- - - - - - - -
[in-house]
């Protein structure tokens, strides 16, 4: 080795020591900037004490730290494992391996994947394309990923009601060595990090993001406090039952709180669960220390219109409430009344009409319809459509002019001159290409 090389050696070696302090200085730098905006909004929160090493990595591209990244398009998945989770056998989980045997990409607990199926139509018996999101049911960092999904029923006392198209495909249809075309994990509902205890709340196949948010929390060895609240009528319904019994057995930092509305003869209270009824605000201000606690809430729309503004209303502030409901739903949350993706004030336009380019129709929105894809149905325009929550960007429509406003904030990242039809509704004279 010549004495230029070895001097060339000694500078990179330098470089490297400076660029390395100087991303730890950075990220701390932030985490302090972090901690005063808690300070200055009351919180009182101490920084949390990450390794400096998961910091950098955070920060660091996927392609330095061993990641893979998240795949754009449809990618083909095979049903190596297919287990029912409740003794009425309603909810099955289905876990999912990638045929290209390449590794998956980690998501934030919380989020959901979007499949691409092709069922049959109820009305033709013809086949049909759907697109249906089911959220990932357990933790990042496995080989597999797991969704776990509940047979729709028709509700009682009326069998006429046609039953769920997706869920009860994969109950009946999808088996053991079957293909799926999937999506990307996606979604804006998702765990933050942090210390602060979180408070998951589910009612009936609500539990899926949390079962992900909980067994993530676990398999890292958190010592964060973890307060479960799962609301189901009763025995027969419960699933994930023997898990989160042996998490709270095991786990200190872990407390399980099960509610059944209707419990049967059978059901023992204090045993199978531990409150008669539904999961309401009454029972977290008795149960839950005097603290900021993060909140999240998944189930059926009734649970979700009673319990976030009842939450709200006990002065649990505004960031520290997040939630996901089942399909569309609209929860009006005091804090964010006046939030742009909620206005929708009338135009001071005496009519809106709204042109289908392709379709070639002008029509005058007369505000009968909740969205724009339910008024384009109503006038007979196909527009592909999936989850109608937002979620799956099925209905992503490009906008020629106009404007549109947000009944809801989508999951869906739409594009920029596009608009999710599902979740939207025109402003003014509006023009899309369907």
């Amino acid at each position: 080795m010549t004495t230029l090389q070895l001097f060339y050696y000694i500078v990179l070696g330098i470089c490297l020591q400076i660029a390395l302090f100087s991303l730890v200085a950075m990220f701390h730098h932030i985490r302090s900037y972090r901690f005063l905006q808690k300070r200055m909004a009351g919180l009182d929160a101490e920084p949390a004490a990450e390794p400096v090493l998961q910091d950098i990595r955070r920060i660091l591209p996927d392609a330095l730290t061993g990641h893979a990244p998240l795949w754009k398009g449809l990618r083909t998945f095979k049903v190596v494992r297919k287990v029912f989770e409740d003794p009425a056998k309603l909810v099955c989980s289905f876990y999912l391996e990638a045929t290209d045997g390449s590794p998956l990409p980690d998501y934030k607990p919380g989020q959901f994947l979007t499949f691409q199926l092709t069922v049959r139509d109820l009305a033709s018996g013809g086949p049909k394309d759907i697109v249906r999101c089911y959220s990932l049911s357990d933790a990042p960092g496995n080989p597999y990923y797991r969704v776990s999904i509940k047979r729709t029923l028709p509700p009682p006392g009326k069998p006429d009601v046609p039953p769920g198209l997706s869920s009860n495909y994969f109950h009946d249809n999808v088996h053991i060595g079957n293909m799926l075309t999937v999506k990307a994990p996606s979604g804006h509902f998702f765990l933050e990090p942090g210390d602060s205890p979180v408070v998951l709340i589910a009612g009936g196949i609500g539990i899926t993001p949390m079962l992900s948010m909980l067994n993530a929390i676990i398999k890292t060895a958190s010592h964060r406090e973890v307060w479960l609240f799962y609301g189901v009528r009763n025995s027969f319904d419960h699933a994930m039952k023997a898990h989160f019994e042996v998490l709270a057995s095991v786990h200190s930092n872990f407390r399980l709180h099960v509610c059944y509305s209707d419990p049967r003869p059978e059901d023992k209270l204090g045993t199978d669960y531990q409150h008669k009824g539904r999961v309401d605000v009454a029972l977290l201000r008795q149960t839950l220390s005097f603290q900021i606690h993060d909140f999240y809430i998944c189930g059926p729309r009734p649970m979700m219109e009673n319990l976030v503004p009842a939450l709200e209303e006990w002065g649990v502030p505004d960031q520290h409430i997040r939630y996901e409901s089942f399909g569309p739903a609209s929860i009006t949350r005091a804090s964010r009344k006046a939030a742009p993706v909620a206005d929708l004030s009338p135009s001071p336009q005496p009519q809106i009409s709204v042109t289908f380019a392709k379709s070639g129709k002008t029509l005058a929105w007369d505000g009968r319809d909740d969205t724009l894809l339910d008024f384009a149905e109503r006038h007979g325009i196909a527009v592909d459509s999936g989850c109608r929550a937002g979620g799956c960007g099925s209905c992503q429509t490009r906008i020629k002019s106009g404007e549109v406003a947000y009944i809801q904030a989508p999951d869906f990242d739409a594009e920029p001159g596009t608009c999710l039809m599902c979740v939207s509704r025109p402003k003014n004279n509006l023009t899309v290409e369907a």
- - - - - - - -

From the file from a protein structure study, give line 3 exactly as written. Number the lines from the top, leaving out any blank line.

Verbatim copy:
């Amino acid at each position: 080795m010549t004495t230029l090389q070895l001097f060339y050696y000694i500078v990179l070696g330098i470089c490297l020591q400076i660029a390395l302090f100087s991303l730890v200085a950075m990220f701390h730098h932030i985490r302090s900037y972090r901690f005063l905006q808690k300070r200055m909004a009351g919180l009182d929160a101490e920084p949390a004490a990450e390794p400096v090493l998961q910091d950098i990595r955070r920060i660091l591209p996927d392609a330095l730290t061993g990641h893979a990244p998240l795949w754009k398009g449809l990618r083909t998945f095979k049903v190596v494992r297919k287990v029912f989770e409740d003794p009425a056998k309603l909810v099955c989980s289905f876990y999912l391996e990638a045929t290209d045997g390449s590794p998956l990409p980690d998501y934030k607990p919380g989020q959901f994947l979007t499949f691409q199926l092709t069922v049959r139509d109820l009305a033709s018996g013809g086949p049909k394309d759907i697109v249906r999101c089911y959220s990932l049911s357990d933790a990042p960092g496995n080989p597999y990923y797991r969704v776990s999904i509940k047979r729709t029923l028709p509700p009682p006392g009326k069998p006429d009601v046609p039953p769920g198209l997706s869920s009860n495909y994969f109950h009946d249809n999808v088996h053991i060595g079957n293909m799926l075309t999937v999506k990307a994990p996606s979604g804006h509902f998702f765990l933050e990090p942090g210390d602060s205890p979180v408070v998951l709340i589910a009612g009936g196949i609500g539990i899926t993001p949390m079962l992900s948010m909980l067994n993530a929390i676990i398999k890292t060895a958190s010592h964060r406090e973890v307060w479960l609240f799962y609301g189901v009528r009763n025995s027969f319904d419960h699933a994930m039952k023997a898990h989160f019994e042996v998490l709270a057995s095991v786990h200190s930092n872990f407390r399980l709180h099960v509610c059944y509305s209707d419990p049967r003869p059978e059901d023992k209270l204090g045993t199978d669960y531990q409150h008669k009824g539904r999961v309401d605000v009454a029972l977290l201000r008795q149960t839950l220390s005097f603290q900021i606690h993060d909140f999240y809430i998944c189930g059926p729309r009734p649970m979700m219109e009673n319990l976030v503004p009842a939450l709200e209303e006990w002065g649990v502030p505004d960031q520290h409430i997040r939630y996901e409901s089942f399909g569309p739903a609209s929860i009006t949350r005091a804090s964010r009344k006046a939030a742009p993706v909620a206005d929708l004030s009338p135009s001071p336009q005496p009519q809106i009409s709204v042109t289908f380019a392709k379709s070639g129709k002008t029509l005058a929105w007369d505000g009968r319809d909740d969205t724009l894809l339910d008024f384009a149905e109503r006038h007979g325009i196909a527009v592909d459509s999936g989850c109608r929550a937002g979620g799956c960007g099925s209905c992503q429509t490009r906008i020629k002019s106009g404007e549109v406003a947000y009944i809801q904030a989508p999951d869906f990242d739409a594009e920029p001159g596009t608009c999710l039809m599902c979740v939207s509704r025109p402003k003014n004279n509006l023009t899309v290409e369907a």